Roman A. Egorov has written a utility called zone2ldif for converting a zone file into an LDIF file that uses the dNSZone schema. This is quite useful for moving your existing zone files into LDAP. Also, if you're not sure how to use the schema, you could first write a zone file and then use this utility to see how it's done.

A related utility by Jeffry McNeil is zone2ldap It will try to write the zone to LDAP rather than just creating LDIF.

You can speed up the LDAP searches done by BIND quite a lot by using indexing. In your LDAP server configuration you should specify that you want equality indexing on the zoneName amd relativeDomainName attributes.

Master and slave configurations

Using the back-end master servers will make an LDAP query each time they receive a query. There are some advantages to that, but it will of course be slower than using BIND's memory caching. Also note that this back-end appears to be stable, but it has not been tested as heavily as BIND itself, which means that the same level of stability can't be assumed.

One way to solve this could be to have a stealth master, not giving it an NS record, and have at least two slaves. The slaves can be any nameserver software you like, and will use AXFR and do caching as usual. In many situations LDAP lookups might be fast enough and you might like the advantage of instant updates. You could then have several masters all using LDAP. You should then use LDAP replication or whatever so that the masters use different LDAP servers. There's no point in several masters and one LDAP server.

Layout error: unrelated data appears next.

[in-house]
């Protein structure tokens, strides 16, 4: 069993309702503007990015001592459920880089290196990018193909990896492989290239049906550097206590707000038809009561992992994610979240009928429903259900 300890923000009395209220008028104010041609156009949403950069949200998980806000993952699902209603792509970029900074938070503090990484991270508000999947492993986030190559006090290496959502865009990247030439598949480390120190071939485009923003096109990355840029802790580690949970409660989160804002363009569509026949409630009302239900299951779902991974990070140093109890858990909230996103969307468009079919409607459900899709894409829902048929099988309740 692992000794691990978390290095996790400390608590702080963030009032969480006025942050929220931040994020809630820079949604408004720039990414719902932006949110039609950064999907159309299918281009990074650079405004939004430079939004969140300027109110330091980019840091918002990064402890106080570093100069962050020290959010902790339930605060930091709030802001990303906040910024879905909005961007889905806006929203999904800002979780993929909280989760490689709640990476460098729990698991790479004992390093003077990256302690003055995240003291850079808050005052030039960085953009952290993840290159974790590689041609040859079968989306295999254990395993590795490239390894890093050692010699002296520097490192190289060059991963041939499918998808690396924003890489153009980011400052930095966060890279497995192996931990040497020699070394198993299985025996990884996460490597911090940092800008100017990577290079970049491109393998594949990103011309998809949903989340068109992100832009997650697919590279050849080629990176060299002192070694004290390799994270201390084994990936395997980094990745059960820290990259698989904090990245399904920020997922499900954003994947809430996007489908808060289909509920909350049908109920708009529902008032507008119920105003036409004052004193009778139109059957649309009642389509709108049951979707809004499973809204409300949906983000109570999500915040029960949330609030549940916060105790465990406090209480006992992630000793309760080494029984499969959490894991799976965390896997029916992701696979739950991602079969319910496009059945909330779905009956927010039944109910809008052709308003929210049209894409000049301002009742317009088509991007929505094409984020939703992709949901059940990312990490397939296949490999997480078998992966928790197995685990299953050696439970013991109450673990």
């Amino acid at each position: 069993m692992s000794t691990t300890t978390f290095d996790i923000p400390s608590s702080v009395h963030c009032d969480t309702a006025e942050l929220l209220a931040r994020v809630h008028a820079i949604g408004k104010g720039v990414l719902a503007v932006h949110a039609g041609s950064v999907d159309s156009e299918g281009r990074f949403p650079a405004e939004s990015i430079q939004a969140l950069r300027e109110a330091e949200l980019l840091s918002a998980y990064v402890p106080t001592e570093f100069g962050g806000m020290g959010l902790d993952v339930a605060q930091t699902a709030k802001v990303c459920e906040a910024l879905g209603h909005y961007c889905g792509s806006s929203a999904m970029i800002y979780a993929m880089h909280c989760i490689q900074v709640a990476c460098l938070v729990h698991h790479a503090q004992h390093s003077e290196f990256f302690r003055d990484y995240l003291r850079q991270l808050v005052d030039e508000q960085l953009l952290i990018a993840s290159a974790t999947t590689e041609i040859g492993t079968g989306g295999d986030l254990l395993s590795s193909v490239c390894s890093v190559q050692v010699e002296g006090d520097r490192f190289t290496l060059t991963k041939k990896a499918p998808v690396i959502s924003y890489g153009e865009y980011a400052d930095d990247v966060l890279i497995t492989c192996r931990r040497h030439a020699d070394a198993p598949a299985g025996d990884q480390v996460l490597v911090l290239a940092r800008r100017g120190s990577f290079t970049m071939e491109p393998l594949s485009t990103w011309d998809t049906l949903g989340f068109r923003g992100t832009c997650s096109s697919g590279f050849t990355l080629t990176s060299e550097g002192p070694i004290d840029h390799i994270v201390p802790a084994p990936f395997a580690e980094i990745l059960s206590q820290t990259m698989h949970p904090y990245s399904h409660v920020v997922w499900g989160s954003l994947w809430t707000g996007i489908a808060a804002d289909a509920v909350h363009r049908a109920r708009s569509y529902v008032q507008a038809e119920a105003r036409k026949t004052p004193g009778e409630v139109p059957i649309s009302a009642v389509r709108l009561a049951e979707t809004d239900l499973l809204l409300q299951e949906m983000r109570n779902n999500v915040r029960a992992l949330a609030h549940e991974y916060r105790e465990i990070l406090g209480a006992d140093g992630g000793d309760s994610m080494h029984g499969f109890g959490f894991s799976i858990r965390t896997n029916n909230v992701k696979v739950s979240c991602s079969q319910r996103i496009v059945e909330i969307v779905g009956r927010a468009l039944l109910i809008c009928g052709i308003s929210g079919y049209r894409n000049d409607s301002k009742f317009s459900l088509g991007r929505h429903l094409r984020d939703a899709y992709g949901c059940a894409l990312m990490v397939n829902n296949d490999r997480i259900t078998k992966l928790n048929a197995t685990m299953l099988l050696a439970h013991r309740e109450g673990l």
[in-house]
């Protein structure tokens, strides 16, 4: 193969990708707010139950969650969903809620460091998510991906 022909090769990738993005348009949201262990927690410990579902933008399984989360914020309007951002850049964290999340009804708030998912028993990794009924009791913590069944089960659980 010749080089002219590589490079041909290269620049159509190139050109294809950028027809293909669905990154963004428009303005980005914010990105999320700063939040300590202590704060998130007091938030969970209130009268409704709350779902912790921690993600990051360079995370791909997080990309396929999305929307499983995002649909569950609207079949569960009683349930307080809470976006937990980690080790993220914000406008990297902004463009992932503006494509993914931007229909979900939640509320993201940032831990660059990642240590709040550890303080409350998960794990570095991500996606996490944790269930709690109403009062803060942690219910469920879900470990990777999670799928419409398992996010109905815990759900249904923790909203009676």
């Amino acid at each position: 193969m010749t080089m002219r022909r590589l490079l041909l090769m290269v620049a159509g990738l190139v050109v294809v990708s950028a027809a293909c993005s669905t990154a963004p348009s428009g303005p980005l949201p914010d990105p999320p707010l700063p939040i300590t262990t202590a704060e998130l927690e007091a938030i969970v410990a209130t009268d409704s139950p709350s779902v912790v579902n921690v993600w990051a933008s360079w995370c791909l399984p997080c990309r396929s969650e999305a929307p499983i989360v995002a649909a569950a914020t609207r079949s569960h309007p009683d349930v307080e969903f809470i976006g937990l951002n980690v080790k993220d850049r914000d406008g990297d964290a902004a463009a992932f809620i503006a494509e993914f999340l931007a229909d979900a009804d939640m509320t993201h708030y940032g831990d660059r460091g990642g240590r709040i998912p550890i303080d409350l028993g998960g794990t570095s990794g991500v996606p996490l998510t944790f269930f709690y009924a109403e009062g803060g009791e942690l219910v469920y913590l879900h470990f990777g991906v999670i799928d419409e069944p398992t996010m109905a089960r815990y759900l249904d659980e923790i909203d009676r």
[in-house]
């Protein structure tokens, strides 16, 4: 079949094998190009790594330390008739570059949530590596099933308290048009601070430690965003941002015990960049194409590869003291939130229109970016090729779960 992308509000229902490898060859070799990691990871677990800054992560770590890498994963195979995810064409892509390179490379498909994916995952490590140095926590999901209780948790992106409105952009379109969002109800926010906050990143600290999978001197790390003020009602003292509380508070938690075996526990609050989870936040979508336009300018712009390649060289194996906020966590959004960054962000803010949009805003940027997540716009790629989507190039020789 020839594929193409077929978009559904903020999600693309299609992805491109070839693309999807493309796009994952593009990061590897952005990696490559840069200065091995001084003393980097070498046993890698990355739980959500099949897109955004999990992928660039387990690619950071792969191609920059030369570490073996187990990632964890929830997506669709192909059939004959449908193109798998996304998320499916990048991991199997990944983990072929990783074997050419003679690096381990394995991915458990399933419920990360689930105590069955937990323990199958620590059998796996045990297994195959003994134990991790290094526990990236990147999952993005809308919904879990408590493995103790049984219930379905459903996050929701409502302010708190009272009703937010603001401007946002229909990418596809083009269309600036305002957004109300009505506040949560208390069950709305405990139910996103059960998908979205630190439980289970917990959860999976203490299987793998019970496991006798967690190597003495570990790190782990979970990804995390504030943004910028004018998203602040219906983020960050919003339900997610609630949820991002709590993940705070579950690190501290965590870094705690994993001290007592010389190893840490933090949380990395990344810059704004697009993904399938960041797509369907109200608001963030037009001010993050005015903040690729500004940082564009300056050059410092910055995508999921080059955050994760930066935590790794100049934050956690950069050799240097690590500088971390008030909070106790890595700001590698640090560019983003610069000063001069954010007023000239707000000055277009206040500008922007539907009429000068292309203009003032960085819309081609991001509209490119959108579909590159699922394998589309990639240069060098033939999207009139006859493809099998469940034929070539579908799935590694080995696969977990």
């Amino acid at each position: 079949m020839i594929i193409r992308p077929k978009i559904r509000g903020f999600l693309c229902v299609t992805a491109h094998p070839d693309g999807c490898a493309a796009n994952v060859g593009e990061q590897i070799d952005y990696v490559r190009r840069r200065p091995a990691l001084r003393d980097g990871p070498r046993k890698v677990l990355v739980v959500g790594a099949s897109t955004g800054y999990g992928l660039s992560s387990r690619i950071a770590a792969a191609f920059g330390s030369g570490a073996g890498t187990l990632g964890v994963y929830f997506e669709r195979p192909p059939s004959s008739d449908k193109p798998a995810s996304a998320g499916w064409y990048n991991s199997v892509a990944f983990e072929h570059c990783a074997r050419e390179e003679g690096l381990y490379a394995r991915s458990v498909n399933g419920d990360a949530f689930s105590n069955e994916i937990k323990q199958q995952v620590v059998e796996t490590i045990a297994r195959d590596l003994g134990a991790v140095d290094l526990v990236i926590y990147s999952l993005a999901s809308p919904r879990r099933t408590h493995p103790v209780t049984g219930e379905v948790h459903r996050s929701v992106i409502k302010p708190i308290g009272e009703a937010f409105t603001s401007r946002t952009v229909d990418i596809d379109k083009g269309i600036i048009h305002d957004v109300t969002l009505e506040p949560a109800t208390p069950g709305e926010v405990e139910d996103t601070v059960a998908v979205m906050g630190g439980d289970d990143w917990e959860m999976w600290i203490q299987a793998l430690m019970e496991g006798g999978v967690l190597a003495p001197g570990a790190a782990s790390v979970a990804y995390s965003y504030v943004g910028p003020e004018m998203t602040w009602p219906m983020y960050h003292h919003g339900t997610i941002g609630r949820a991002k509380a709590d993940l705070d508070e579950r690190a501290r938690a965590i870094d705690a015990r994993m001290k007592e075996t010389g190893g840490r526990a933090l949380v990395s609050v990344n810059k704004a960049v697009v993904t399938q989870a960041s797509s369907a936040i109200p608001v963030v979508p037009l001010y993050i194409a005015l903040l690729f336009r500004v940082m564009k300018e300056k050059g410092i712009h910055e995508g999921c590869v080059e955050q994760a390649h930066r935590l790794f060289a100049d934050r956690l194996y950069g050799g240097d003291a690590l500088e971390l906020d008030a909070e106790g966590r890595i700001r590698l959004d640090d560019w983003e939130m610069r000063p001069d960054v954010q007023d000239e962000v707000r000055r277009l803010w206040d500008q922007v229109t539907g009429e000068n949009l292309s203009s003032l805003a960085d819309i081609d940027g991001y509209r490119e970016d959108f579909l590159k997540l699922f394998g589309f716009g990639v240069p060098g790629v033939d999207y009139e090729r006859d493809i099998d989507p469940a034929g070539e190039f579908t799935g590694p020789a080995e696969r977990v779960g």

A number of people have asked for Dynamic DNS support, or how they can make their DHCP server do DNS updates. There is now a tool that allows a zone to be updated based on the ISC DHCP server's lease database updates. The tool is dhcp2ldapd-1.1 and is a Perl script written by Travis Groth.

Changes in short

Fix for multithreaded ('Double Free') environments. Thanx for Yoann Courbet for reporting this bug to me and showing me where a patch for it could be found.

Finished a bind9-ldap package for Debian GNU/Linux and Ubuntu.
Packages for Feisty is done, and packages for Sarge is building right now.
I think I have, with the 1.1.1 version, managed to fix the problem with bind9 reload (a reload failed previously because the bind didn't work). Please test this (either packages or by checking out HEAD).

Spent the whole day merging all my changes from my days with the LDAP sdb. The changes I've done is in the HEAD branch in the CVS repository, and it's change log is also availible.

I, Turbo Fredriksson, took over maintainence on the request of author, Stig Veenas. Started to import the code into CVS, tagged UPSTREAM_1_0 for his 1.0 version, and tag UPSTREAM_1_1_0 for the 1.1.0 version.